The first time I went to an internet cafe in Canada I was 15 or 16. I went with my cousins and some of their friends to basically play video games with all the computer hooked up onto a LAN network. It was Counter Strike. I was better than expected but a lot worse than the best people there. At the time I felt it was a great experience. Five bucks an hour got you a computer with unlimited usage. Sure it would’ve made a made a germaphobe scream, faint and need a hermetically sealed hamster ball just to make it out the front door, but I was a teenager and I didn’t care about a few extra germs here and there. The computers were okay and could handle a lot of the popular games people were interested in, but nothing graphic intensive.
I went to some internet cafes while I was in Europe. By and large they are much smaller, cleaner, rustic even, and intended just for internet surfing, email and printing documents. Not 12 hour gaming marathons or mobs of teenagers looking to murder each other in simulated warfare. Usually they take up small shops and meet very simple writing, surfing and communication needs. Gaming was not available and people probably never went to them for that sort of thing.
So fast-forward to now and there I was, stepping forth into a Japanese internet cafe. This is a completely different beast entirely. Where the cafes in Canada did have a lot of floor space and choice and the European ones I found were quaint and practical, the Japanese beasts are mythological sirens giving the technological equivalent of “come hither” with their eyes and a waggle of their fingers.
First of all, the building has two floors. The top floor is a regular cafe with couches, pool tables, dart boards, and some private rooms(I do not know what goes on here and I am NOT going to find out). The main floor has private computer alcoves, sleeping alcoves, couches, diner-style booth tables, and a significant library of naughty magazines, fashion magazines, and gaming magazines and all the lastest manga. And a drink bar.
So it’s a thing in Japan that a lot of restaurants use “drink bars” for regular drinks(pop, juice, coffee, tea, etc) particularly at all you can eat joints where the overworked staff is already fetching food. They give you a cup and you can go and run off and get drinks for yourselves. If you want to order alcohol, it’s a different matter and comes individually, but otherwise the “drink bar” is the norm for many places. At the internet cafe’s it’s the norm. I had my choice of soda, juice, cold tea or brew my own fresh tea, espresso machine coffee, slushies, and soup. It’s amazing. My response was something along the lines of “Unlimited slurpees? Swaggles!”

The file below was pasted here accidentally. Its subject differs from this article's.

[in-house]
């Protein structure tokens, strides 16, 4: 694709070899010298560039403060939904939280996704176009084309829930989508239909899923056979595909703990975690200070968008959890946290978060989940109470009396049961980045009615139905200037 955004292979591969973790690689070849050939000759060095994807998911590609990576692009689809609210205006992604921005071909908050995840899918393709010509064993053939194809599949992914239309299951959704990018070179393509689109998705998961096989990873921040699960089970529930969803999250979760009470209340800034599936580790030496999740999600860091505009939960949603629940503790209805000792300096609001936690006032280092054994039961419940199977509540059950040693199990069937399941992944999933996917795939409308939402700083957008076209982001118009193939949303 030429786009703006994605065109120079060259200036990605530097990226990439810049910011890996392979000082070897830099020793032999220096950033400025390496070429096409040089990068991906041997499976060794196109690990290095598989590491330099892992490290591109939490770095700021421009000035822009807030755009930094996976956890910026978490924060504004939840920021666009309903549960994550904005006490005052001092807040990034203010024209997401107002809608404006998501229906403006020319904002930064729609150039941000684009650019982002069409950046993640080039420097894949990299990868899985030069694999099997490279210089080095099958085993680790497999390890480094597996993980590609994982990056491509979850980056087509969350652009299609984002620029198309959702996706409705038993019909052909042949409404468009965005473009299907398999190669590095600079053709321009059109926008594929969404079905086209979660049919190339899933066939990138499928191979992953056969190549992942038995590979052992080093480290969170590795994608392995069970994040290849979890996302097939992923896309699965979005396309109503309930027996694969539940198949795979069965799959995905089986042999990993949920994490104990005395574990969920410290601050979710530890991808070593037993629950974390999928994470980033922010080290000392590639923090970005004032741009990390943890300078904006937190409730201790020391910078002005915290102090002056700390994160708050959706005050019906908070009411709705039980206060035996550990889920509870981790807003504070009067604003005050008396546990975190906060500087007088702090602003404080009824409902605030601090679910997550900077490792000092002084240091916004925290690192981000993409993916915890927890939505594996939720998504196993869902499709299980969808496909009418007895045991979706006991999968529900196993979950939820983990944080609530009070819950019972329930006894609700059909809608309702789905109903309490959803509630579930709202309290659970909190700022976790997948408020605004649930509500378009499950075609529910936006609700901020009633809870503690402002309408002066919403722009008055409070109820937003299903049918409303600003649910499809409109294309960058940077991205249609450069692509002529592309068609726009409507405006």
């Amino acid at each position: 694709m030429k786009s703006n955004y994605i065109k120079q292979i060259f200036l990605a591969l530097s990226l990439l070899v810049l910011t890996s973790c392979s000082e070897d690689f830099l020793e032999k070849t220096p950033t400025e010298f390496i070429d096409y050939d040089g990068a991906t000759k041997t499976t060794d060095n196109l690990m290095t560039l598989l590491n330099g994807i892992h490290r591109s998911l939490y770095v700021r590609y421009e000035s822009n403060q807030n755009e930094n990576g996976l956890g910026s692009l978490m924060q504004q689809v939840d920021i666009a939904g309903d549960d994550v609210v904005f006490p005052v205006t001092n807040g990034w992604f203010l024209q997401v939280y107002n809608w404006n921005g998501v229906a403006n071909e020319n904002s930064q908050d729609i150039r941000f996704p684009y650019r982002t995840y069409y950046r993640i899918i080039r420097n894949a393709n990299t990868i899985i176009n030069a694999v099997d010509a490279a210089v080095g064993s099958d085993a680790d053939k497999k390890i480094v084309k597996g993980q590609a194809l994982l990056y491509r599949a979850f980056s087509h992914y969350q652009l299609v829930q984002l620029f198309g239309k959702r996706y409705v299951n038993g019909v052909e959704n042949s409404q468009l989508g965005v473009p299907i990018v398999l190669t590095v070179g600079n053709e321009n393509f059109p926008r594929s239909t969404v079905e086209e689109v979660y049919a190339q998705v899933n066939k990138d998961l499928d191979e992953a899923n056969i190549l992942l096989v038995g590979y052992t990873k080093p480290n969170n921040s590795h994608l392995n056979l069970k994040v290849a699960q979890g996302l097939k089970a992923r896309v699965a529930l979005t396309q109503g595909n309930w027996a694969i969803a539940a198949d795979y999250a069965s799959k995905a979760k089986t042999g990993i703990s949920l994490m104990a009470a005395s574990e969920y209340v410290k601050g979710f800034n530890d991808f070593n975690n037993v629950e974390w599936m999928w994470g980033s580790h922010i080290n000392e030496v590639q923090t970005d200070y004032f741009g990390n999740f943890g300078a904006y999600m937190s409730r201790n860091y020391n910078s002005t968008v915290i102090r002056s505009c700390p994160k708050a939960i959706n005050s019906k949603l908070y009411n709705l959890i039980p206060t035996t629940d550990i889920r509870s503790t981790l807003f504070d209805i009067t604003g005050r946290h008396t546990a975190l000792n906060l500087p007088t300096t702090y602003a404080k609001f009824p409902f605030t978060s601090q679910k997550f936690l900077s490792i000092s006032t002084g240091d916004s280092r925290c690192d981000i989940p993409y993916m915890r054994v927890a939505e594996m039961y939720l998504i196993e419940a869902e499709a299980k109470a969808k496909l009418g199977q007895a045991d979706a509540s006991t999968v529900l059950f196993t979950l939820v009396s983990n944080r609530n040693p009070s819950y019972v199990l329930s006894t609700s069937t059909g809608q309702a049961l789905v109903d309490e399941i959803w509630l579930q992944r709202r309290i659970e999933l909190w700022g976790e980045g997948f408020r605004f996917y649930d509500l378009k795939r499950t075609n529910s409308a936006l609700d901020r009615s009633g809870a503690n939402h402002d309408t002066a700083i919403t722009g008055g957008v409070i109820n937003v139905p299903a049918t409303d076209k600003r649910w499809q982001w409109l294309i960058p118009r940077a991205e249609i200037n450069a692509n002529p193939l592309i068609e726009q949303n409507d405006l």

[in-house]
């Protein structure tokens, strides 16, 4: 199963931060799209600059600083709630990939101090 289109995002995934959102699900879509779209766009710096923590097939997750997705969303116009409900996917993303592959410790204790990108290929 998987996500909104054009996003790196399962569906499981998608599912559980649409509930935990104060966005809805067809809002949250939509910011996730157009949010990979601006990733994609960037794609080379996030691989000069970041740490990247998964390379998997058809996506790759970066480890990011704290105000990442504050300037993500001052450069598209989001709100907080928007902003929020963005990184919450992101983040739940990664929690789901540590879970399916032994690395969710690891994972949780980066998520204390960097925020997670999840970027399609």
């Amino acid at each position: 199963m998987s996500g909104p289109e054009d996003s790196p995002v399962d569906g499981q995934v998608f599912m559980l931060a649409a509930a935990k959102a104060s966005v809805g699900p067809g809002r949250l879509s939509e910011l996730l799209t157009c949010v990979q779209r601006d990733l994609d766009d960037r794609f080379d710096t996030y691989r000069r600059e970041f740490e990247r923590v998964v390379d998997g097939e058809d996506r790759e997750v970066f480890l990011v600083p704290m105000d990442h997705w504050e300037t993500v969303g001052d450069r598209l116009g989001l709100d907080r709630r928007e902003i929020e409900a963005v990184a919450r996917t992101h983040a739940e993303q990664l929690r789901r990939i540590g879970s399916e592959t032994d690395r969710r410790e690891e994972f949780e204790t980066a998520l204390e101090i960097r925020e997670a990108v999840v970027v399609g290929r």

You can order a variety of Japanese cafe food(simple sammiches, curry and rice, katsu and rice, chicken wings, fried food from the depths of the ocean, different snack foods) and it’s brought directly to your alcove. For 320 yen I got a plate of fries with chicken nuggets and tacoyaki. Pretty damn good considering I’m also only playing 380 yen per hour.
And the internet? Glorious. Just glorious. Back in Canada it was a great day if the speed went as high as 1.5 mbit/s, and things would finish downloading overnight. But that little booth topped 12 mbit/s over wifi. I wasn’t even using a plugged in cable, this was over the bloody wifi. I must’ve downloaded 100+ gigs of data while I was there. Fan-freaking-tastic.
But things aren’t all sunshine and waffles in the land of amazing internet cafes. In the big cities it’s a fairly common occurrence for people to stay overnight at one if they’ve missed the last train. It has booths for sleeping and showers for the morning and it costs you a fraction of staying at a hotel. This is kind of odd, but as I’m getting used to Japan this sort of thing is becoming more normal for me. The weirder part is that some people just straight up live in these places. They basically rent an alcove every night, go to work during the day, order inexpensive food, and use the internet. They shower in the morning, use laundromats for their clothes and use luggage to carry their belongings and the lockers at the cafe to store their things.
Back home this would be a serious and terrible plague upon our youth. It would be pitchforks and torches and pistols at dawn over this unspeakable terror afflicting the best and brightest of this generation. But here? People seem to accept it alongside putting two prices for everything at the supermarket(before and after tax). Is it actually a problem? Is it weird? I’ve honestly no bloody idea. I’ve been seriously reevaluating everything I’ve thought was strange since I came here. Strange took an extended vacation from Japan a couple decades ago and it’s starting to look like it might be permanent.
Asking around has got a definitive: “Eyh?”, which is the Japanese equivalent of someone telling you there’s a guy in a trench coat standing behind the bushes at the bus stop every morning for a few hours: he hasn’t done anything wrong, but there is no way in hell that he’s not doing something wrong under that coat or afterwards with the curtains shut.